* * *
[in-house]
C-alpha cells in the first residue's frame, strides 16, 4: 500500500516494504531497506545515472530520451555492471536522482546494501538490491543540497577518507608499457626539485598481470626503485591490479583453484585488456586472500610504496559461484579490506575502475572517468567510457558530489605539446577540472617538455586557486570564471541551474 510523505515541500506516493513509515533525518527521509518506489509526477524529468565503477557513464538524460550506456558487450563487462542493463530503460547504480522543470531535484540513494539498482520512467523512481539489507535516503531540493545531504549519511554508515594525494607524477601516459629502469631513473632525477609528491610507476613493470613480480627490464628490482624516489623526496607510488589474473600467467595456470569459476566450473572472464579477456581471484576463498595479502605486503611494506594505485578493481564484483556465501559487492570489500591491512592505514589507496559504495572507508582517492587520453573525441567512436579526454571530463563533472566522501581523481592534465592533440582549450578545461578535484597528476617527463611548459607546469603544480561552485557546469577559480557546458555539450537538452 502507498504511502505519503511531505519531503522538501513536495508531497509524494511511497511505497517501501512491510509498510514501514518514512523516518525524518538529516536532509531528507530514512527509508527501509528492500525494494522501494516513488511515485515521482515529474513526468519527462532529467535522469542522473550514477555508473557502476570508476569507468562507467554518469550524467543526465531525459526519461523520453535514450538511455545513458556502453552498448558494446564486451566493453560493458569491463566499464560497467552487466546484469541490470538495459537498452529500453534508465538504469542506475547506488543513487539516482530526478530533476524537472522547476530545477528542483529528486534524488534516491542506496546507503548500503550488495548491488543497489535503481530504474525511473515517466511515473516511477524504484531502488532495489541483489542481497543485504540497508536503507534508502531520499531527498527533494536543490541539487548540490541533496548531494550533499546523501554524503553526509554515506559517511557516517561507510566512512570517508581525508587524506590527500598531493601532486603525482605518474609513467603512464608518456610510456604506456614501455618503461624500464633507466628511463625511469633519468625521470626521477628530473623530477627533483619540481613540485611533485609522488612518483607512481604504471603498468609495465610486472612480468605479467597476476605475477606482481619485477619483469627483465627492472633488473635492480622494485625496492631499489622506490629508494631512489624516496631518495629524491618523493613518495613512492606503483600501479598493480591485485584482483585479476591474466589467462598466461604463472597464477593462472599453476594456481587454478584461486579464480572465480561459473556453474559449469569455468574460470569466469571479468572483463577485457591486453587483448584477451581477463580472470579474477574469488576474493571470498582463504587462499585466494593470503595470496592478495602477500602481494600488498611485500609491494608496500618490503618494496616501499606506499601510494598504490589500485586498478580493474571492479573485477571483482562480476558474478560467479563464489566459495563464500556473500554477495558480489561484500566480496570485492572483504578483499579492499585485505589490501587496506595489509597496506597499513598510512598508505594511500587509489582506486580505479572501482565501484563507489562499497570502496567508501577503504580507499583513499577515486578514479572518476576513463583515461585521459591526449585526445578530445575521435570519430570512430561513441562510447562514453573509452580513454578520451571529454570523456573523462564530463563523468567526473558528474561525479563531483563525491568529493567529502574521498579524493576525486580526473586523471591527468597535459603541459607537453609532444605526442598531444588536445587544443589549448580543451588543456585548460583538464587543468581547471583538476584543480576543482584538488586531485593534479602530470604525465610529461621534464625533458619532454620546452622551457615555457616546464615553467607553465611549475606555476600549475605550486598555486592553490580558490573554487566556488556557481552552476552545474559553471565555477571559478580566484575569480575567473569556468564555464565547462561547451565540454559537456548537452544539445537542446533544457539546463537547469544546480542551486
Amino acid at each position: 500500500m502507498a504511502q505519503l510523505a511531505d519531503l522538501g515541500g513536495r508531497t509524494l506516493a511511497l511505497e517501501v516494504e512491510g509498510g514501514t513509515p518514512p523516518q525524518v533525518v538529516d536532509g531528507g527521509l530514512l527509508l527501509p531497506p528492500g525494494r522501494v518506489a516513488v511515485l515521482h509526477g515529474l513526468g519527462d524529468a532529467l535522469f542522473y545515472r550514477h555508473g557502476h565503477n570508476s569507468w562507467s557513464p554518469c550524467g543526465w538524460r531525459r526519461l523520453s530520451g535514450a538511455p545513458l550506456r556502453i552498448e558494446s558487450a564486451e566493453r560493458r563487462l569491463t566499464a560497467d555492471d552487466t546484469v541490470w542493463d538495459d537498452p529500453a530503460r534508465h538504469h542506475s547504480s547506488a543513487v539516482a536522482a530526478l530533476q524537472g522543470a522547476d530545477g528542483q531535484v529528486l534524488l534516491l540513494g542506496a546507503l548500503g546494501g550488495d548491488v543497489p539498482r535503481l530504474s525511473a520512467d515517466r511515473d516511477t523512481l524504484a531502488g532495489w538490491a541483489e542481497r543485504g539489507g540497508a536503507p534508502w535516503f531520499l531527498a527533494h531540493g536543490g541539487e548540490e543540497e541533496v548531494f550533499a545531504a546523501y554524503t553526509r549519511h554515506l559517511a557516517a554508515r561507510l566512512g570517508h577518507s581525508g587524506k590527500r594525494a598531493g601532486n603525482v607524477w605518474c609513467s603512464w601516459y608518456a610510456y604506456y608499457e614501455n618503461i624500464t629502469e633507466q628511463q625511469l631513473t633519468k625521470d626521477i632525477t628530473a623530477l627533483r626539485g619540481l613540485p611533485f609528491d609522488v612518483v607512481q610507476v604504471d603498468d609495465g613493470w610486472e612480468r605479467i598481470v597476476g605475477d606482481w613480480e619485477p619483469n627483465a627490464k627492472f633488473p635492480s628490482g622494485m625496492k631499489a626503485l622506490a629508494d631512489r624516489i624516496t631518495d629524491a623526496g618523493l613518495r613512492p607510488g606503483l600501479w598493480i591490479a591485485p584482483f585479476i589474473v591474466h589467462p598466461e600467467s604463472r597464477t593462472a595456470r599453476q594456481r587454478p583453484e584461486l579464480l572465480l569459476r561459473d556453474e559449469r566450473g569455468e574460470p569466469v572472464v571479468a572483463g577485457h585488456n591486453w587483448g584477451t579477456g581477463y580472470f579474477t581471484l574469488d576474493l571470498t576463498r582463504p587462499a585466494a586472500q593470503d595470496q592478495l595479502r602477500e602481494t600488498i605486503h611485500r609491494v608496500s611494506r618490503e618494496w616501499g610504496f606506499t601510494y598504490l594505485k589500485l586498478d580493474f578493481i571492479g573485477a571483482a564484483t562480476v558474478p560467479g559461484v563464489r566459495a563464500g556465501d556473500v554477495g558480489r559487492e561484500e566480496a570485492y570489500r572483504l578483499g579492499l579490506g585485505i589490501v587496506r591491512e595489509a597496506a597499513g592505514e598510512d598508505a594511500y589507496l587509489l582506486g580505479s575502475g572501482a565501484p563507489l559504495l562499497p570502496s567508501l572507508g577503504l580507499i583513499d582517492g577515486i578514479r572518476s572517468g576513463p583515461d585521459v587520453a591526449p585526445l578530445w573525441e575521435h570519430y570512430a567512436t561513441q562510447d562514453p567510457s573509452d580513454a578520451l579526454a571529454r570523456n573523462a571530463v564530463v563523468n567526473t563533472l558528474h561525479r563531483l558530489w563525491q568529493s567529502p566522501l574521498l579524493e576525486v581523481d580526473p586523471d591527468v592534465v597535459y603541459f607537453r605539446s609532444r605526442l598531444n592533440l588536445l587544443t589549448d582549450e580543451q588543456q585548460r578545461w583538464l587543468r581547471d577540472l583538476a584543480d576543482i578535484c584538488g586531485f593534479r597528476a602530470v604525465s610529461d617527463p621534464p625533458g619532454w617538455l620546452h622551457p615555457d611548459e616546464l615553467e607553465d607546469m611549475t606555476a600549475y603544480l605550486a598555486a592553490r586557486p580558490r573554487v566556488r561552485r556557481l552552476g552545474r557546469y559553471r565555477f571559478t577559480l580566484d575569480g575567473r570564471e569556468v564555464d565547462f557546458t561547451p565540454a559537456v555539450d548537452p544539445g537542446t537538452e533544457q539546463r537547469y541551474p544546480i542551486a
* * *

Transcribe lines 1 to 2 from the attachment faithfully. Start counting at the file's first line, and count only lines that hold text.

[in-house]
C-alpha cells in the first residue's frame, strides 16, 4: 500500500516494504531497506545515472530520451555492471536522482546494501538490491543540497577518507608499457626539485598481470626503485591490479583453484585488456586472500610504496559461484579490506575502475572517468567510457558530489605539446577540472617538455586557486570564471541551474 510523505515541500506516493513509515533525518527521509518506489509526477524529468565503477557513464538524460550506456558487450563487462542493463530503460547504480522543470531535484540513494539498482520512467523512481539489507535516503531540493545531504549519511554508515594525494607524477601516459629502469631513473632525477609528491610507476613493470613480480627490464628490482624516489623526496607510488589474473600467467595456470569459476566450473572472464579477456581471484576463498595479502605486503611494506594505485578493481564484483556465501559487492570489500591491512592505514589507496559504495572507508582517492587520453573525441567512436579526454571530463563533472566522501581523481592534465592533440582549450578545461578535484597528476617527463611548459607546469603544480561552485557546469577559480557546458555539450537538452 502507498504511502505519503511531505519531503522538501513536495508531497509524494511511497511505497517501501512491510509498510514501514518514512523516518525524518538529516536532509531528507530514512527509508527501509528492500525494494522501494516513488511515485515521482515529474513526468519527462532529467535522469542522473550514477555508473557502476570508476569507468562507467554518469550524467543526465531525459526519461523520453535514450538511455545513458556502453552498448558494446564486451566493453560493458569491463566499464560497467552487466546484469541490470538495459537498452529500453534508465538504469542506475547506488543513487539516482530526478530533476524537472522547476530545477528542483529528486534524488534516491542506496546507503548500503550488495548491488543497489535503481530504474525511473515517466511515473516511477524504484531502488532495489541483489542481497543485504540497508536503507534508502531520499531527498527533494536543490541539487548540490541533496548531494550533499546523501554524503553526509554515506559517511557516517561507510566512512570517508581525508587524506590527500598531493601532486603525482605518474609513467603512464608518456610510456604506456614501455618503461624500464633507466628511463625511469633519468625521470626521477628530473623530477627533483619540481613540485611533485609522488612518483607512481604504471603498468609495465610486472612480468605479467597476476605475477606482481619485477619483469627483465627492472633488473635492480622494485625496492631499489622506490629508494631512489624516496631518495629524491618523493613518495613512492606503483600501479598493480591485485584482483585479476591474466589467462598466461604463472597464477593462472599453476594456481587454478584461486579464480572465480561459473556453474559449469569455468574460470569466469571479468572483463577485457591486453587483448584477451581477463580472470579474477574469488576474493571470498582463504587462499585466494593470503595470496592478495602477500602481494600488498611485500609491494608496500618490503618494496616501499606506499601510494598504490589500485586498478580493474571492479573485477571483482562480476558474478560467479563464489566459495563464500556473500554477495558480489561484500566480496570485492572483504578483499579492499585485505589490501587496506595489509597496506597499513598510512598508505594511500587509489582506486580505479572501482565501484563507489562499497570502496567508501577503504580507499583513499577515486578514479572518476576513463583515461585521459591526449585526445578530445575521435570519430570512430561513441562510447562514453573509452580513454578520451571529454570523456573523462564530463563523468567526473558528474561525479563531483563525491568529493567529502574521498579524493576525486580526473586523471591527468597535459603541459607537453609532444605526442598531444588536445587544443589549448580543451588543456585548460583538464587543468581547471583538476584543480576543482584538488586531485593534479602530470604525465610529461621534464625533458619532454620546452622551457615555457616546464615553467607553465611549475606555476600549475605550486598555486592553490580558490573554487566556488556557481552552476552545474559553471565555477571559478580566484575569480575567473569556468564555464565547462561547451565540454559537456548537452544539445537542446533544457539546463537547469544546480542551486